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"That Small Lingering Cough Could Kill You" Warns Seattle Reality TV Producer

Posted by 
Kelly E.
Kelly E.
 2021-05-19

Maren Higbee, award-winning reality television producer and writer, shared with us what it's like learning your husband's cough is actually cancer.

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Seattle TV producer and writer Maren HigbeeScreenshot from "Confessions of a Caregiver" by Maren Higbee

When Maren Higbee's husband had a lingering cough for a few weeks, she pushed for him to go to the doctor.

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"He assured me every time. 'I'm fine, it's just a lingering cough,'" she told NewsBreak. "I'd let it go for a few days. Then another coughing bout would happen, and I'd push again. What we didn't know was this was a nearly deadly cough."

It wasn't until the cough was accompanied by trouble breathing that he finally agreed to go see his general doctor in Seattle. That appointment was a week out. His cough and his breathing got worse. In the doctor's office, they took one look at his X-ray and sent him to the emergency room.

It was in that dank little room a few hours later, Maren learned her husband had cancer.

"With those words, that were so hard to absorb, Brandon was brought up to the Oncology floor. No one tells you the diagnosis process takes over a week. All we knew was it was cancer. Not what kind of cancer. Not a prognosis. Just Cancer," Maren told us.

The uncertainty was lifted when they learned he had inoperable Large B-cell non-Hodgkin's lymphoma. Treatment for this kind of cancer was five days in patient 24 hour a day chemotherapy, followed by 14 days home then another round. They had to do this six times. To save his life, the treatment needed to start immediately. He was in a dire situation.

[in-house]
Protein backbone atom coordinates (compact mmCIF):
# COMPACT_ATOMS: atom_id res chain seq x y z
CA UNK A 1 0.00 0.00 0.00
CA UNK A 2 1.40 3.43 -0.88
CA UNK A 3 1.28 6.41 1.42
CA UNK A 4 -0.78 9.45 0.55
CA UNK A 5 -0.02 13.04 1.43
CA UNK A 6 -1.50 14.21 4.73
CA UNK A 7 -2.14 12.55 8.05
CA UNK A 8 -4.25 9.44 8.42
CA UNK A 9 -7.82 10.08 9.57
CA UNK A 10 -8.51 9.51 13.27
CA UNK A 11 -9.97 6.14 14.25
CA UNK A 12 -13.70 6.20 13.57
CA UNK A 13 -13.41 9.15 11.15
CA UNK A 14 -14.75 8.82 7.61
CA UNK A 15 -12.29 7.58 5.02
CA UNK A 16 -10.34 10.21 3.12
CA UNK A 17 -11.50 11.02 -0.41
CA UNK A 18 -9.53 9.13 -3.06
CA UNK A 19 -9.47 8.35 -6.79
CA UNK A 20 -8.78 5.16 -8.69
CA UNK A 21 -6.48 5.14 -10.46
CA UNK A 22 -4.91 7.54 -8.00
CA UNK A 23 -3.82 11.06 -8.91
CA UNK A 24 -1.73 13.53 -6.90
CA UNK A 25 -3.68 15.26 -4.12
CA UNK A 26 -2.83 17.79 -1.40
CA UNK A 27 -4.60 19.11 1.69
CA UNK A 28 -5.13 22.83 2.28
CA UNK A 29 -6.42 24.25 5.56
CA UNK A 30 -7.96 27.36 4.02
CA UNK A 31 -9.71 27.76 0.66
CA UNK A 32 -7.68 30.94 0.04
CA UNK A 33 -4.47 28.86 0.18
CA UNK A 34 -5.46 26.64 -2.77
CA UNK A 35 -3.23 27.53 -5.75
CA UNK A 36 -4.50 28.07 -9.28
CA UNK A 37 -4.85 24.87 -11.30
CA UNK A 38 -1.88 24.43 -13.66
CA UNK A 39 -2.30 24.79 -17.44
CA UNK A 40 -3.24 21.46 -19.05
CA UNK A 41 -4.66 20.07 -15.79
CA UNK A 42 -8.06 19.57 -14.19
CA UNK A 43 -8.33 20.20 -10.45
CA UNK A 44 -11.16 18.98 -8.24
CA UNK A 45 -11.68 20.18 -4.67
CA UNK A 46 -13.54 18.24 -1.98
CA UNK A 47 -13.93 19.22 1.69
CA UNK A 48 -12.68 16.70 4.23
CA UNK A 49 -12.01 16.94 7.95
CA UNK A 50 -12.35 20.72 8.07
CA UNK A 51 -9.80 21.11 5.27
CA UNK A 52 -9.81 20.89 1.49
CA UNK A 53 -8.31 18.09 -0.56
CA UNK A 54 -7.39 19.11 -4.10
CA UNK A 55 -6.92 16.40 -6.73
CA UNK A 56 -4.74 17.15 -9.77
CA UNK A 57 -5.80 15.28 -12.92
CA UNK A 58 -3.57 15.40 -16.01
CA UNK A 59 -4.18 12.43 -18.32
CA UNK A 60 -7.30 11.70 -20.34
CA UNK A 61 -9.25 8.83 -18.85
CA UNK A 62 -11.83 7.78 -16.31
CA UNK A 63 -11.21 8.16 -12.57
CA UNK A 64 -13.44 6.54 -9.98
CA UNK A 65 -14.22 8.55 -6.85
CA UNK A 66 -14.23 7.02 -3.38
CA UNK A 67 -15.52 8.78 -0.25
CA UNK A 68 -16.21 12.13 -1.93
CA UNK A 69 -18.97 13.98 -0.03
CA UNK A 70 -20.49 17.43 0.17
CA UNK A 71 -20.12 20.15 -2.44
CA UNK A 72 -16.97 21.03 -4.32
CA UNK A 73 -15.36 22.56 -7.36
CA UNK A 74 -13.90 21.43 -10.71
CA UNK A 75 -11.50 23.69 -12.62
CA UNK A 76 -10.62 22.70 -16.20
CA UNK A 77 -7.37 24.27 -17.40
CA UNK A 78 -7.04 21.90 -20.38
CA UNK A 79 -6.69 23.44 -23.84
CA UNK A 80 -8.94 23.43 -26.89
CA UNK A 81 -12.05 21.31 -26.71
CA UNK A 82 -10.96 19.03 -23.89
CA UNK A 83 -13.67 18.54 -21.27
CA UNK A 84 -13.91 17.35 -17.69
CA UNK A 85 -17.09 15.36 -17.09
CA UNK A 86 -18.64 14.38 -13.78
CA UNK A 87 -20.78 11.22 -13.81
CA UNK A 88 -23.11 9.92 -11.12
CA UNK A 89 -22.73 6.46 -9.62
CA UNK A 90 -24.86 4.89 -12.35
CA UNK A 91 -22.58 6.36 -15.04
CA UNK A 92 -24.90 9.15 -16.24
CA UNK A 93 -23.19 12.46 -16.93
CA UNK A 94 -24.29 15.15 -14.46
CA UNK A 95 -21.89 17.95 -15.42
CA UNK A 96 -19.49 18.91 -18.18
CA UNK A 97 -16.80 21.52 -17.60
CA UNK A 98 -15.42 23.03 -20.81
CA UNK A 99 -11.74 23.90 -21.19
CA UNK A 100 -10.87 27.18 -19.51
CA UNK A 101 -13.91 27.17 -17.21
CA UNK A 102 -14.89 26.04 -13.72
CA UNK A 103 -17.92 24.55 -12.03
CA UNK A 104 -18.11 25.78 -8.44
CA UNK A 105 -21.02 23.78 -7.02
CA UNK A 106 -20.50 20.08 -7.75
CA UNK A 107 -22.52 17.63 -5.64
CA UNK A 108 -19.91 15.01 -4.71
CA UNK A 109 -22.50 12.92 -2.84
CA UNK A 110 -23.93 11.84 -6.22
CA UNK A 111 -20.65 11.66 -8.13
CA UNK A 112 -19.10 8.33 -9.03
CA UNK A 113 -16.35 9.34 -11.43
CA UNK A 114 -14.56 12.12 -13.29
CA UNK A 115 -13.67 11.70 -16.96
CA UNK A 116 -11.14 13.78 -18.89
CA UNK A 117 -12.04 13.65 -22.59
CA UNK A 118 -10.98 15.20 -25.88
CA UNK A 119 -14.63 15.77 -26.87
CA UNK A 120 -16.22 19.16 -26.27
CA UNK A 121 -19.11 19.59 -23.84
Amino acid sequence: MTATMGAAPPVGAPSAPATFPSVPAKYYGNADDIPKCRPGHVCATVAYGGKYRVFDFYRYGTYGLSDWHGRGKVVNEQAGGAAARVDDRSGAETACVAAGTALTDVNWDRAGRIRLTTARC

That first round of chemo was rough.

Maren is an award-winning Reality TV producer with career highlights including The Deadliest Catch, Oprah's Big Give, and Jockeys. But nothing prepared her for the reality of life post-cancer diagnosis.

"Brandon slept a lot, and I just watched him lay in the hospital bed. Many nights I cried, fearful of what I would do if I lost him. I later learned that when I wasn't there, he was asking his friends to take care of me if he died," says Maren.

Each week Brandon got skinnier and lost more hair. By treatment six there were a few eyelashes and a stray chest hair here or there. "He looked like a different person."

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Maren and her husband in the Seattle home.

The sixth and final treatment ended with a ring of the bell and hugs from nurses that now felt like family. Maren thought to herself, "this is where the pain ends, right?" Wrong.

Chemotherapy is only step one. Now the couple had to wait a month to find out if the treatment had worked.

"We had to enter a new phase of our life that was clearly nothing like the life we had left behind that day we went to the Emergency room," she says.

The next six months were filled with Physical therapy, counselling for both of them, doctors visits and disagreements. They worked hard to find stability in this new life.

The day he received all clear, there was a sigh of relief. Today he is recovered, but they never know if cancer will come back. The moral? Maren warns, "If you discover a lingering cough, get it checked out. It could be a sign of a lot bigger problem."

Maren Higbee is currently running for “Woman of the Year” at the Leukemia & Lymphoma Society. She has made a humorous series called Confessions of a Caregiver that covers her struggles through her husband's chemotherapy.

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